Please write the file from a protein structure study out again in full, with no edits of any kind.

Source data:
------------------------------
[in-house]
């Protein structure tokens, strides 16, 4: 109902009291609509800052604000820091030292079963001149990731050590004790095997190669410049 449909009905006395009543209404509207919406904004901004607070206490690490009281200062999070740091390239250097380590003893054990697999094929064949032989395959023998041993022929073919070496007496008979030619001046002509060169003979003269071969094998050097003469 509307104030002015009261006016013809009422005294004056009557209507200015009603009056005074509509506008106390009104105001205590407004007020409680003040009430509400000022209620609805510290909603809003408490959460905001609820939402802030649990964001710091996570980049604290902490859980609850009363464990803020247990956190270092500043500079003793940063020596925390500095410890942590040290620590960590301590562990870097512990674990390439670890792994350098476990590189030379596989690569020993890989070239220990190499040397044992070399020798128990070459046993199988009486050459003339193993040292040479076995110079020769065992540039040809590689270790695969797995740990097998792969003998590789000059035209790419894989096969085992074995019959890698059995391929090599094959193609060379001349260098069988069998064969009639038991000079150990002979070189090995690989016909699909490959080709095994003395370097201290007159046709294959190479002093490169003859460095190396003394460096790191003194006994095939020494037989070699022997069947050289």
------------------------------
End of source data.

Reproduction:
[in-house]
């Protein structure tokens, strides 16, 4: 109902009291609509800052604000820091030292079963001149990731050590004790095997190669410049 449909009905006395009543209404509207919406904004901004607070206490690490009281200062999070740091390239250097380590003893054990697999094929064949032989395959023998041993022929073919070496007496008979030619001046002509060169003979003269071969094998050097003469 509307104030002015009261006016013809009422005294004056009557209507200015009603009056005074509509506008106390009104105001205590407004007020409680003040009430509400000022209620609805510290909603809003408490959460905001609820939402802030649990964001710091996570980049604290902490859980609850009363464990803020247990956190270092500043500079003793940063020596925390500095410890942590040290620590960590301590562990870097512990674990390439670890792994350098476990590189030379596989690569020993890989070239220990190499040397044992070399020798128990070459046993199988009486050459003339193993040292040479076995110079020769065992540039040809590689270790695969797995740990097998792969003998590789000059035209790419894989096969085992074995019959890698059995391929090599094959193609060379001349260098069988069998064969009639038991000079150990002979070189090995690989016909699909490959080709095994003395370097201290007159046709294959190479002093490169003859460095190396003394460096790191003194006994095939020494037989070699022997069947050289």